Panhandle Spirit: Mother-daughter duo bring hope to those at Salvation Army
AMARILLO, Texas —
Many of us give thanks for family this time of year, and a mother and daughter who now give hope to the homeless are especially thankful for the bond they share.
“I was leery at first, I didn’t know if I’d be able to work with my mother,” said Faleta Stevenson, a case manager at the Salvation Army in Amarillo.
Her mother, Lonette Richardson, is a shelter monitor here. She applied for the job about 2 years ago, thanks to encouragement from Faleta, who was already on staff.
Their relationship had a rough start. Lonette was an addict, so Faleta was raised by her great-grandparents, then became a mother at 14, and eventually also cared for a sister who was eleven years younger.
“About as young as 11, I kinda had to learn mother instincts. I guess that’s where the caring stepped in. I’ve always had someone looking up to me that I had to take care of,” said Stevenson.
Lonette said her daughter’s compassion turned her life around 15 years ago.
“She knew I was gonna be okay when I didn’t know,” Richardson said.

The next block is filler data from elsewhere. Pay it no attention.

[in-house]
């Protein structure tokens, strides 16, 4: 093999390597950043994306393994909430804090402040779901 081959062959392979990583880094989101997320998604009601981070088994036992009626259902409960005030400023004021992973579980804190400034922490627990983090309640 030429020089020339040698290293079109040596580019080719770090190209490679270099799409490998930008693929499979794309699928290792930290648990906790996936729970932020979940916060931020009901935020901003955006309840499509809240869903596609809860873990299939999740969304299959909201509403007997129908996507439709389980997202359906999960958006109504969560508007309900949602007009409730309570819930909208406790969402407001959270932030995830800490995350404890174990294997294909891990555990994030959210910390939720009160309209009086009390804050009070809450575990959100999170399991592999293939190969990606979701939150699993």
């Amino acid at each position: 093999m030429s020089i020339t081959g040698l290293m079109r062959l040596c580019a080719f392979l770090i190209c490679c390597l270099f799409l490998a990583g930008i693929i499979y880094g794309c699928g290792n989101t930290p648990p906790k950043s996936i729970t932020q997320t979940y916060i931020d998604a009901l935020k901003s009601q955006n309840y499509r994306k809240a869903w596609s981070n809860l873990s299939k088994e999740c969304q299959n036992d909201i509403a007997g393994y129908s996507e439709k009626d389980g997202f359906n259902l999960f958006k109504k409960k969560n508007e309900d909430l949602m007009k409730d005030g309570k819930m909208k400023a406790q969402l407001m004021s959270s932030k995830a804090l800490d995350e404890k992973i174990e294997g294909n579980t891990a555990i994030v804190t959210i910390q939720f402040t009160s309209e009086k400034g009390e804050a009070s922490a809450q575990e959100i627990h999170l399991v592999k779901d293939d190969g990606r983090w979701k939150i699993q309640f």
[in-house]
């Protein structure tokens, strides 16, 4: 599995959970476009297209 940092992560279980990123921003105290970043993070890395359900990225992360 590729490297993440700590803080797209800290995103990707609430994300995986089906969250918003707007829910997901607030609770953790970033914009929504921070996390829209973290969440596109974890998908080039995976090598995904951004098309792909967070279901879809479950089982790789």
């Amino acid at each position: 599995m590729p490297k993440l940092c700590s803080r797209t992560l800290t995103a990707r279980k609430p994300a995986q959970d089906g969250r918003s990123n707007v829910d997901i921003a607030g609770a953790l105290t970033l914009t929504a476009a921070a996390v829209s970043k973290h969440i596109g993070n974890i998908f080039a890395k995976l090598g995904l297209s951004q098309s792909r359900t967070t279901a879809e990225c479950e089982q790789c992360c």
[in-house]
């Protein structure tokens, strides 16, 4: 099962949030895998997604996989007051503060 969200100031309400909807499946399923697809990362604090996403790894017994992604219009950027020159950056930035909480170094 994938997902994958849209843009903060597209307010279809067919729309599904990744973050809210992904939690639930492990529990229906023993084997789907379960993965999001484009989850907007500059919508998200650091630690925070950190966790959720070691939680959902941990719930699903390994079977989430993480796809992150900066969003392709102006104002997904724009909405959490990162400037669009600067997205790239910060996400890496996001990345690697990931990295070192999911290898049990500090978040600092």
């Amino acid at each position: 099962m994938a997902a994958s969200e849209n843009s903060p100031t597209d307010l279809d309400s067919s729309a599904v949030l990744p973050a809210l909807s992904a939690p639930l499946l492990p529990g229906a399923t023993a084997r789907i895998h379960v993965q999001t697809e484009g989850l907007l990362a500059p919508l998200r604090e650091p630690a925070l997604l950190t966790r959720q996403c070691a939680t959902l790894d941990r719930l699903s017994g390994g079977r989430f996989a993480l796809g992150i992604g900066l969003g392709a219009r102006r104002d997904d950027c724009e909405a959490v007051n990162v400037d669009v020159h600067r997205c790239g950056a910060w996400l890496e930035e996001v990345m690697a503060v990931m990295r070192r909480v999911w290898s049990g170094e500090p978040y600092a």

“My mother is a very strong lady. When she didn’t know she could fight, I always knew she could,” Stevenson said.
A mother who once couldn’t care for her own children, now is a source of strength to strangers.
“I love it here, because with me being here, I’ve gotta stay strong and clean for the ladies, because they need someone like me,” Richardson said.
“The bond we have has become closer with the compassion that we both have. We’ve been able to help the people at the shelter because we can relate,” Stevenson said.
Sharing a living example of how a life that seems hopeless can turn into one with purpose through faith and love for one another.
“If I can save one person at a time, it’ll make the world a better place,” Richardson said.
The ladies say the message they deliver every day at the Salvation Army is, no matter how many times you fail, it’s never too late to start over.